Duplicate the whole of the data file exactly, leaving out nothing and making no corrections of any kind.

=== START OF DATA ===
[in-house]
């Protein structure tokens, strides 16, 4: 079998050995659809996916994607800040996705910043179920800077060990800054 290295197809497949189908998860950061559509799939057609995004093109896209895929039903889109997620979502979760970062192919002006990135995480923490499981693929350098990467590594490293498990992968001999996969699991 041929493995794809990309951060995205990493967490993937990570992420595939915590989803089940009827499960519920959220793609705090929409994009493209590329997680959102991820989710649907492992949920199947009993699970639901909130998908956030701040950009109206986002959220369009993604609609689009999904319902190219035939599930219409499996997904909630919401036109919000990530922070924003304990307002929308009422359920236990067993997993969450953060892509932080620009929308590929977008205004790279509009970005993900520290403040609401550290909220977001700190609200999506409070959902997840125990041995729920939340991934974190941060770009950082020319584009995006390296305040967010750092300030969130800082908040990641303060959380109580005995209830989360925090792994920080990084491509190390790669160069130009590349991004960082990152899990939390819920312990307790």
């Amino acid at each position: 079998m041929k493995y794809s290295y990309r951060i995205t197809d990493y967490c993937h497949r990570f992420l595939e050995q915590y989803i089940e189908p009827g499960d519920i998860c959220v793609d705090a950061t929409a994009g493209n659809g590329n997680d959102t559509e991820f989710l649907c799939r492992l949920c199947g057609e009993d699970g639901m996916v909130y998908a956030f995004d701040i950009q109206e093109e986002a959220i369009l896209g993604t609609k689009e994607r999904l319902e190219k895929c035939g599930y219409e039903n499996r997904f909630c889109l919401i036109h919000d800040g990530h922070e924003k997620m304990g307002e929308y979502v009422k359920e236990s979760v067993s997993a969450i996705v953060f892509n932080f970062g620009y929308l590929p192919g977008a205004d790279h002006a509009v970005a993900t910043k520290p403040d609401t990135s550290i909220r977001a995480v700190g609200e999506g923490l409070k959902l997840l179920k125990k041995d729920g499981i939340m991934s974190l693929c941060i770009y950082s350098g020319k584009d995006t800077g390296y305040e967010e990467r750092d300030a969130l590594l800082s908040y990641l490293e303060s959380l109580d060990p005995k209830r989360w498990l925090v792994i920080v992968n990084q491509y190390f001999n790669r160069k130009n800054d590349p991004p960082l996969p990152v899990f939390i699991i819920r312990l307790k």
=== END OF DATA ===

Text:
[in-house]
């Protein structure tokens, strides 16, 4: 079998050995659809996916994607800040996705910043179920800077060990800054 290295197809497949189908998860950061559509799939057609995004093109896209895929039903889109997620979502979760970062192919002006990135995480923490499981693929350098990467590594490293498990992968001999996969699991 041929493995794809990309951060995205990493967490993937990570992420595939915590989803089940009827499960519920959220793609705090929409994009493209590329997680959102991820989710649907492992949920199947009993699970639901909130998908956030701040950009109206986002959220369009993604609609689009999904319902190219035939599930219409499996997904909630919401036109919000990530922070924003304990307002929308009422359920236990067993997993969450953060892509932080620009929308590929977008205004790279509009970005993900520290403040609401550290909220977001700190609200999506409070959902997840125990041995729920939340991934974190941060770009950082020319584009995006390296305040967010750092300030969130800082908040990641303060959380109580005995209830989360925090792994920080990084491509190390790669160069130009590349991004960082990152899990939390819920312990307790």
């Amino acid at each position: 079998m041929k493995y794809s290295y990309r951060i995205t197809d990493y967490c993937h497949r990570f992420l595939e050995q915590y989803i089940e189908p009827g499960d519920i998860c959220v793609d705090a950061t929409a994009g493209n659809g590329n997680d959102t559509e991820f989710l649907c799939r492992l949920c199947g057609e009993d699970g639901m996916v909130y998908a956030f995004d701040i950009q109206e093109e986002a959220i369009l896209g993604t609609k689009e994607r999904l319902e190219k895929c035939g599930y219409e039903n499996r997904f909630c889109l919401i036109h919000d800040g990530h922070e924003k997620m304990g307002e929308y979502v009422k359920e236990s979760v067993s997993a969450i996705v953060f892509n932080f970062g620009y929308l590929p192919g977008a205004d790279h002006a509009v970005a993900t910043k520290p403040d609401t990135s550290i909220r977001a995480v700190g609200e999506g923490l409070k959902l997840l179920k125990k041995d729920g499981i939340m991934s974190l693929c941060i770009y950082s350098g020319k584009d995006t800077g390296y305040e967010e990467r750092d300030a969130l590594l800082s908040y990641l490293e303060s959380l109580d060990p005995k209830r989360w498990l925090v792994i920080v992968n990084q491509y190390f001999n790669r160069k130009n800054d590349p991004p960082l996969p990152v899990f939390i699991i819920r312990l307790k």